Greenblatt took issue with UNRWA’s refugee definition, which allows for the descendants of Palestinians who fled their homes during the 1948 and 1967 wars to be considered refugees.

That definition creates an unsustainable aid model “which is inherently tied to an endlessly and exponentially expanding community of beneficiaries,” and a result “is in permanent crisis mode,” Greenblatt said.

“UNRWA is a Band-Aid, and the Palestinians who use its services deserve better – much better. We do not have to wait until a comprehensive solution to the Israeli-Palestinian conflict is in place to address that fact,” Greenblatt said.

“Palestinians have been held hostage for too long to UN resolutions, regional politics, donor fatigue, and weak leadership. It has been 70 years – three generations of Palestinians – who have suffered tremendously," Greenblatt said.


United Nations Ambassador to the UN Danny Danon also questioned UNRWA's refugee definition.

“What began as 750,000 Palestinian refugees has now turned into over 5 million, simply because of UNRWA. By manipulating the scale of the Palestinian refugee problem, UNRWA plays a direct and biased role in the politics of the conflict,” Danon said.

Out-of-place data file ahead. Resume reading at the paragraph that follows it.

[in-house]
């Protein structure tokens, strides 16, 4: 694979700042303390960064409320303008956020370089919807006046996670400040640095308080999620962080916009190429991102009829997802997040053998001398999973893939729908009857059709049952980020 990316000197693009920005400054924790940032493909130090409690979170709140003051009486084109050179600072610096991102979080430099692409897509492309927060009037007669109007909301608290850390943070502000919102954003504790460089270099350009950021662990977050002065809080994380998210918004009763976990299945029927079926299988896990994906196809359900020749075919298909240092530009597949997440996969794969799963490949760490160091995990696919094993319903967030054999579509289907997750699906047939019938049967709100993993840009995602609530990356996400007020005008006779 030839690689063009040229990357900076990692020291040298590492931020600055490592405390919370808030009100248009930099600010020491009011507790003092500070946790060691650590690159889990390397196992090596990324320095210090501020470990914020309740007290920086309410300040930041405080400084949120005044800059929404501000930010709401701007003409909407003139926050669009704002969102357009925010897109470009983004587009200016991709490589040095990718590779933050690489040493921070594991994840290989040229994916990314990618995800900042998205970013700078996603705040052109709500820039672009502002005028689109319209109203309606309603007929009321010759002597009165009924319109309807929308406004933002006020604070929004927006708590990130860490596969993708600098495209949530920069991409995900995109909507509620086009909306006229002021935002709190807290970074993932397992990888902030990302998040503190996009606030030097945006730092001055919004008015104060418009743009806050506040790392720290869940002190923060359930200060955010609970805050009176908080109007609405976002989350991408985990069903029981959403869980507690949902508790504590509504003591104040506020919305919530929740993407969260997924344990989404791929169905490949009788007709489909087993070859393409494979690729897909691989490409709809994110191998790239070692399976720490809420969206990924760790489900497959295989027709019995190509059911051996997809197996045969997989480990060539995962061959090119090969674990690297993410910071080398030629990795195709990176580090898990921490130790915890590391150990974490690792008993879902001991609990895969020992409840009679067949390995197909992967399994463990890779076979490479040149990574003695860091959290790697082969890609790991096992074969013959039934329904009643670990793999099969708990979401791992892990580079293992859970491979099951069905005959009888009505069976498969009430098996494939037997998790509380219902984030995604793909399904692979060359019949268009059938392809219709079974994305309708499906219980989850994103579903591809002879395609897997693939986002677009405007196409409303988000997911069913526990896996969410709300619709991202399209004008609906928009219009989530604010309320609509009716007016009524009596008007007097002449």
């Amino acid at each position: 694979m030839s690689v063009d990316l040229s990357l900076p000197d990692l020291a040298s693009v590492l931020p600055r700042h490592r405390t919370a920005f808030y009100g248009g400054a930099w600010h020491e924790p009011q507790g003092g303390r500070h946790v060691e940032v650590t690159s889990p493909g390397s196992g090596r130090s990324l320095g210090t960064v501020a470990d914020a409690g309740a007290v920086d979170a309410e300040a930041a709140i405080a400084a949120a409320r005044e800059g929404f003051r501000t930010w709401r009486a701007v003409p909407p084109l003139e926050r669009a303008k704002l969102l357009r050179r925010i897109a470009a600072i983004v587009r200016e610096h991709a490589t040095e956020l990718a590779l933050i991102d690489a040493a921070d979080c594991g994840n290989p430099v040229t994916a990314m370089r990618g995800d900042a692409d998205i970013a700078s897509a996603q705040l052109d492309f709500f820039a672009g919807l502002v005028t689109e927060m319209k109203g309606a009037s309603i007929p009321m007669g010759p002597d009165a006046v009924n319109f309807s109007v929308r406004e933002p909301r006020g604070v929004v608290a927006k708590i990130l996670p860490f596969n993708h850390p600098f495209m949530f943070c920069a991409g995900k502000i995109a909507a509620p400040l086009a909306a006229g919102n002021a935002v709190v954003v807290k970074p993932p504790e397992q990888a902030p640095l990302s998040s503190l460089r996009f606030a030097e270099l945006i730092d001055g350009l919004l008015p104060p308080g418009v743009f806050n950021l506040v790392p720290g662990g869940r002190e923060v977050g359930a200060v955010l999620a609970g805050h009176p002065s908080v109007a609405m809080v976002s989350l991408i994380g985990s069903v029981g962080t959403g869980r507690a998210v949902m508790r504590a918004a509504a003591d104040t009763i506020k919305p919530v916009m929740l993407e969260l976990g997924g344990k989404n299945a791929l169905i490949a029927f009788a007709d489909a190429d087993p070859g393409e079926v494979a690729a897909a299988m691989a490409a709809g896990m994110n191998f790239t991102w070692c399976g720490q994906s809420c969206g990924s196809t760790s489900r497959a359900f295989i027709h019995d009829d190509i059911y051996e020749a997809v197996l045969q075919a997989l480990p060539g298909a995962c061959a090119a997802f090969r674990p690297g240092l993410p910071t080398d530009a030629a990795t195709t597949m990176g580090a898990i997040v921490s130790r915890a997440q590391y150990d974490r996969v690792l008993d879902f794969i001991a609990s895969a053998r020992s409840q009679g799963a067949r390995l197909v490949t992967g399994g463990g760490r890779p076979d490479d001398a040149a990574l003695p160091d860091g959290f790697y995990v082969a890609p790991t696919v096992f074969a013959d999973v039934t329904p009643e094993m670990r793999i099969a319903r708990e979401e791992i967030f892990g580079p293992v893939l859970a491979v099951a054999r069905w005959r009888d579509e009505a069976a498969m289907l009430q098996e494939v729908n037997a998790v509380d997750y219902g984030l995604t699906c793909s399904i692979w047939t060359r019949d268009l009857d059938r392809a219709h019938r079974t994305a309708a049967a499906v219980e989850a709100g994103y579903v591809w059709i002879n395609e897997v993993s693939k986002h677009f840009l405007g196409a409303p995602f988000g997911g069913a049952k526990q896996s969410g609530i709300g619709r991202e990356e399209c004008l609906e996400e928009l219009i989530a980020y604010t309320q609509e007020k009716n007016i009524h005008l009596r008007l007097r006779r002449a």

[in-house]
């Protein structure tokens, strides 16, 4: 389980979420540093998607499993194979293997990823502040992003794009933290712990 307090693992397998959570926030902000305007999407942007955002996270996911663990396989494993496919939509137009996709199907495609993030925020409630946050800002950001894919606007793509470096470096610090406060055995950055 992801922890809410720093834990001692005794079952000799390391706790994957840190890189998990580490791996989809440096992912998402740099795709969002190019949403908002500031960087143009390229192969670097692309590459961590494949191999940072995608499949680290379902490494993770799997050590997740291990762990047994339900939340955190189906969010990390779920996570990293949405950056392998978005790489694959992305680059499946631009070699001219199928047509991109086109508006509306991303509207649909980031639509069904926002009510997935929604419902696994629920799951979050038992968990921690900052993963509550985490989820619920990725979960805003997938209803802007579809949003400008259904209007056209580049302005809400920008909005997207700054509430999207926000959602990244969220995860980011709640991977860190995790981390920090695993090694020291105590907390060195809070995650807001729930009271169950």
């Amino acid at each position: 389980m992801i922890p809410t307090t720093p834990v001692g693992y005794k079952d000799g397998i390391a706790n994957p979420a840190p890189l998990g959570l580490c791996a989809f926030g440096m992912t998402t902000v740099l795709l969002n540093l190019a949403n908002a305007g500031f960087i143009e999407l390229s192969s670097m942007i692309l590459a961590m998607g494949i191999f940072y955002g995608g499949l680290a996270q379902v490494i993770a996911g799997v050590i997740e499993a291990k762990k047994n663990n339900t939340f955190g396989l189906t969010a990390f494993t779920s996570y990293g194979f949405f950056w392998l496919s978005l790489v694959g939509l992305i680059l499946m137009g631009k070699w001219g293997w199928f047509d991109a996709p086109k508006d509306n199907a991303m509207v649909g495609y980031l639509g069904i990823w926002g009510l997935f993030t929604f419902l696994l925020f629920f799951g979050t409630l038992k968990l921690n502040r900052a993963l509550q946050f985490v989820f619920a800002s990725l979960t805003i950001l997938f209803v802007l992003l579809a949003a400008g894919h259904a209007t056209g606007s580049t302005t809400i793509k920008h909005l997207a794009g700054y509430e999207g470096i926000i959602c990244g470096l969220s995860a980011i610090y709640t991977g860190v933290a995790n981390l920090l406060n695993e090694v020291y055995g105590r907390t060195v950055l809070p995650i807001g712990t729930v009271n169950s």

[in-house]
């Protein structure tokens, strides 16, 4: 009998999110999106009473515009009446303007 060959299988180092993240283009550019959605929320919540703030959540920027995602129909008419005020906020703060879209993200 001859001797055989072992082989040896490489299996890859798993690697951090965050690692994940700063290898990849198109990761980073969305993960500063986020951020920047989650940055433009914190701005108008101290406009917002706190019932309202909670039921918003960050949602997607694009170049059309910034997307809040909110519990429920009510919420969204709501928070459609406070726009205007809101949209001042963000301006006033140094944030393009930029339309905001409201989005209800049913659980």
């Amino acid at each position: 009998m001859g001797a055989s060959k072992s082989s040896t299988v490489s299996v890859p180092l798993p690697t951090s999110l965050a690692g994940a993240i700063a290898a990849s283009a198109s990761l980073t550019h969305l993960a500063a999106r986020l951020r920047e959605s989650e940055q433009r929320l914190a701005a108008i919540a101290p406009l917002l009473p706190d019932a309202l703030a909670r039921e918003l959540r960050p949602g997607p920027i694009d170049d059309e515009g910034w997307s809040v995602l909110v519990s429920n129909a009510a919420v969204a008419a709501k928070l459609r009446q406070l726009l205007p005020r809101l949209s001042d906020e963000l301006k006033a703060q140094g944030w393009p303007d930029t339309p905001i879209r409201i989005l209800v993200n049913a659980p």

“Let me ask you: why is it that a Palestinian who was born in Ramallah and lived there his entire life – why is he considered a refugee? How come? But that is the case,” Danon said.

The Israeli ambassador warned that an ever growing Palestinian refugee population prohibited the resolution of the Israeli-Palestinian conflict given the Palestinian Authority’s demand of a right-of-return to sovereign Israel for those refugees. It would be impossible for Israel to maintain its identity as a Jewish state in such a scenario, he said.

"Had the original 750,000 refugees been resettled in 1949, the Palestinian refugee crisis, and thereby, their illegitimate claim of return, would not exist. But today, approximately 5.4 million so-called refugees still hold onto the hope to return to houses in which they never lived. That hope, if realized, would erase the State of Israel – simply by sheer numbers," Danon said. 

He asked Krähenbühl what UNRWA’s goals were. “UNRWA, like any organization, must have clear goals,” Danon said. “What are those goals? How long will it take to reach them? And how much will it cost?”

Many of the 15 UNSC member states spoke in support of UNRWA, with German Ambassador Christoph Heusgen quizzing Greenblatt as to why he thought it was productive to shut down the UNRWA schools.

“Who does the US delegation believe will teach the 200,000 and more students in Gaza who would no longer get UNRWA schooling if the funding is not there. .. I am afraid that it would be Hamas and others that would teach the children,” Heusgen said.